“Charlie and I view the marketable common stocks that Berkshire owns as interests in businesses, not as ticker symbols to be bought or sold based on their ‘chart’ patterns, the ‘target’ prices of analysts, or the opinions of media pundits. Instead, we simply believe that if the businesses of the investees are successful (as we believe most will be) our investments will be successful as well.”
– Warren Buffet
In last month’s article, we made a major market call, which already appears to be coming true! This month, we point out some wisdom from the greatest investor of our time, Warren Buffet…Great Investors Listen to the Greatest Investors.
We at Concentus are serious students of stock market history, and we have a particular passion for learning about the great investors of history. We are fascinated by the legendary investors of the past – there is much to learn from their outlook on economics, finance, and investing. We often quote famous investors, such as John Templeton, Peter Lynch, and Benjamin Graham, as a way of emphasizing a key point of wisdom about markets and investing.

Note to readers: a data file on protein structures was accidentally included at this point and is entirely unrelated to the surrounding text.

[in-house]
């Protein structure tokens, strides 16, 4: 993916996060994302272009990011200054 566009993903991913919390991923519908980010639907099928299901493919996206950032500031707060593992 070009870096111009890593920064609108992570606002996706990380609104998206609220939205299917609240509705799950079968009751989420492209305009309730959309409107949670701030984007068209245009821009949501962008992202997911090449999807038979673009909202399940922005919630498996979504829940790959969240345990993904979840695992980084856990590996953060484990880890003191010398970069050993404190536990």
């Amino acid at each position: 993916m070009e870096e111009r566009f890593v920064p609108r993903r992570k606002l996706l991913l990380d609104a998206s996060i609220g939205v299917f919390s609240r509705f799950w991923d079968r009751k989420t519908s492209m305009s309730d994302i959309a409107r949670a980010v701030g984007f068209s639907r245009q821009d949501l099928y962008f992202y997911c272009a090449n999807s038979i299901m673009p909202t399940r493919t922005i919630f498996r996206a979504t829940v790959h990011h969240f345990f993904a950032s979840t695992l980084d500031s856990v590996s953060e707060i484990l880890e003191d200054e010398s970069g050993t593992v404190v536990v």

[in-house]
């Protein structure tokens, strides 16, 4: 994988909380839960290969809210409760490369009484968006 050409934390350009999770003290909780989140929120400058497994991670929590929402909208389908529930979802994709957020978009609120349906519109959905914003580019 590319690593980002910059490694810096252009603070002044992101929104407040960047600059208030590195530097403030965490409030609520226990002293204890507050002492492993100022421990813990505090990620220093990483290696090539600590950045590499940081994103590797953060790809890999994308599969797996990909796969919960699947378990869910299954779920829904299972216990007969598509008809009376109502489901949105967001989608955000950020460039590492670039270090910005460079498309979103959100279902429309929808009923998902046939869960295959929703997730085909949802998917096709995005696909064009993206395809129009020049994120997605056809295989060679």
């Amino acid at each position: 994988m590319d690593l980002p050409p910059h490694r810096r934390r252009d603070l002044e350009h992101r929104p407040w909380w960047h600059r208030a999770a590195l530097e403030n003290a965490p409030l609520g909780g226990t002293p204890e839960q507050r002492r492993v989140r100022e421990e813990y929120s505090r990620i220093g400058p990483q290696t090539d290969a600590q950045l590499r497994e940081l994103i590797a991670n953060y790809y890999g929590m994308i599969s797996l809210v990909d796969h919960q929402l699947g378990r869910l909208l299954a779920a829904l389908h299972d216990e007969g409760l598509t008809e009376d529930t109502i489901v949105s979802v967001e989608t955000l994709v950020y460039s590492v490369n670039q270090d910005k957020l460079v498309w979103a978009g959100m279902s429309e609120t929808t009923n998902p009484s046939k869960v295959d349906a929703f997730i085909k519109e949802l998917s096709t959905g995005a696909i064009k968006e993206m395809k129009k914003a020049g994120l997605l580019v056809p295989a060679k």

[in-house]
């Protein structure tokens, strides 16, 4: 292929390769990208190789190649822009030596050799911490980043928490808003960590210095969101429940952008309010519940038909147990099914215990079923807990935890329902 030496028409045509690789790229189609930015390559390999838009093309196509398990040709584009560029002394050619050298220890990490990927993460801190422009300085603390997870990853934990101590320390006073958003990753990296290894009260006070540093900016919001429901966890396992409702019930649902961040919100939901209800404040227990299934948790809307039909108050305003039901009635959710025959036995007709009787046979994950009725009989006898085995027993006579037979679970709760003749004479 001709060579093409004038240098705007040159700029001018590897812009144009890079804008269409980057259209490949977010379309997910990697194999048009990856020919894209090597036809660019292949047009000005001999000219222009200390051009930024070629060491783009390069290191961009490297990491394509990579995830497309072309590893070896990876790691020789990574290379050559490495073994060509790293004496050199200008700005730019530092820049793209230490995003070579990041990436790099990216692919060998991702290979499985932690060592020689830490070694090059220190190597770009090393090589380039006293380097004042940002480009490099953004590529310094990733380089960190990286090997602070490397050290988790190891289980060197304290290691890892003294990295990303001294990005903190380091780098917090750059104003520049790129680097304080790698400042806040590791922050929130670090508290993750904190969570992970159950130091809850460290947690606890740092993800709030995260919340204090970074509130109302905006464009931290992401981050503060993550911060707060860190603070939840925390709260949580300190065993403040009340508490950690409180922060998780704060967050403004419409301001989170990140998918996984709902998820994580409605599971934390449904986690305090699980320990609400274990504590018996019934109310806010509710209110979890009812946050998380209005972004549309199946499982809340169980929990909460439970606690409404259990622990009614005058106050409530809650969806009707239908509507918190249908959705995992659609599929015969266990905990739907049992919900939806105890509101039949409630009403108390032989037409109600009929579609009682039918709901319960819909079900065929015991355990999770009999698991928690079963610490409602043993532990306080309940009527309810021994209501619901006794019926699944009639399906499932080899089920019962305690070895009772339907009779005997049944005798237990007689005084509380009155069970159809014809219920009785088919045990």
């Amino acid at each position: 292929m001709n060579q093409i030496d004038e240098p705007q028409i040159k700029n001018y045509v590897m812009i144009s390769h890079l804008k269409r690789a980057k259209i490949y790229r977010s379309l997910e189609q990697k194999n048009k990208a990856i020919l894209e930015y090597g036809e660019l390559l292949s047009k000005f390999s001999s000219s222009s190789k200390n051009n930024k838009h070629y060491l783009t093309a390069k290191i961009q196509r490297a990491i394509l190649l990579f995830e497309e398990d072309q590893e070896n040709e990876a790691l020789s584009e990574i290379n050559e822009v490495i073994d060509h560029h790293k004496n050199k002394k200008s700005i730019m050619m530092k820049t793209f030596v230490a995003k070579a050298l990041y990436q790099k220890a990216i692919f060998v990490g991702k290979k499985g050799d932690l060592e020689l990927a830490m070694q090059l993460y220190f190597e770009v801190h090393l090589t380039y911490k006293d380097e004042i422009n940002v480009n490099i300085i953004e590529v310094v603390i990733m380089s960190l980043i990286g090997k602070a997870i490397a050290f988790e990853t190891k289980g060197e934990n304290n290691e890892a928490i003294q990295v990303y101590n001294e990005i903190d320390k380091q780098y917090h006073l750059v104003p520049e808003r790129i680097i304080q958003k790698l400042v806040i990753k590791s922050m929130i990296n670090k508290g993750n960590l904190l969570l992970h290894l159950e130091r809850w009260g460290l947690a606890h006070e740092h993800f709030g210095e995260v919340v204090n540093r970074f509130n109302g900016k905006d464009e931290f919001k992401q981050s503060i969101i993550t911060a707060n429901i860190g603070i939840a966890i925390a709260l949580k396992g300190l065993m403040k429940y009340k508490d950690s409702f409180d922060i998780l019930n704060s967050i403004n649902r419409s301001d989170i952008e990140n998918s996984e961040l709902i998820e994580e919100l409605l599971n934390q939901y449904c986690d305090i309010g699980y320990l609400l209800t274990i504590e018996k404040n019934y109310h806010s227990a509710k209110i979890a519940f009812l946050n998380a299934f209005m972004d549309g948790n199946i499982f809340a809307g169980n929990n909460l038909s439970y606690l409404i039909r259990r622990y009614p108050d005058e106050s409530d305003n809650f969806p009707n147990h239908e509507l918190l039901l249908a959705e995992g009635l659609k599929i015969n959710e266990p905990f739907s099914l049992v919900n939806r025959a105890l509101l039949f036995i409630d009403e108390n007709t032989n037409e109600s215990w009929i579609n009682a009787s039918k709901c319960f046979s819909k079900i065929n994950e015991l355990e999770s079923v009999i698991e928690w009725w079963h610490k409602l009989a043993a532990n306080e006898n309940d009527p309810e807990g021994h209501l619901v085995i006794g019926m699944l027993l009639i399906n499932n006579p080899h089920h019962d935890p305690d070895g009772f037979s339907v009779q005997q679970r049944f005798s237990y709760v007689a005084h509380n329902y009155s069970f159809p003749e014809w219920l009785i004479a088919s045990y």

There is perhaps no greater source of wisdom, and indeed no greater investor in recent history, than Warren Buffet. We always look forward to the publication of Berkshire Hathaway’s annual letter to shareholders, which you can read here. For those who prefer a more condensed, readable version, you may prefer this article.
Berkshire’s investment results for the last year are truly eye-popping, demonstrating the investing greatness of Warren Buffett and Charlie Munger. As the article points out:
- Berkshire had a gain in net worth of $65.3 billion in 2017. That translated into a 23% increase in the per-share book value of its stock. In the last 53 years, that figure has grown at a 19% yearly compound rate. And, as Mr. Buffett points out, the firm’s figures are post-tax, while those of the index are pretax.
- Berkshire’s stock portfolio produced $3.7 billion of dividends in 2017.
- “That dividend figure, however, far understates the “true” earnings emanating from our stock holdings,” Mr. Buffett added. The firm expects undistributed earnings to produce equivalent or better earnings via capital gains.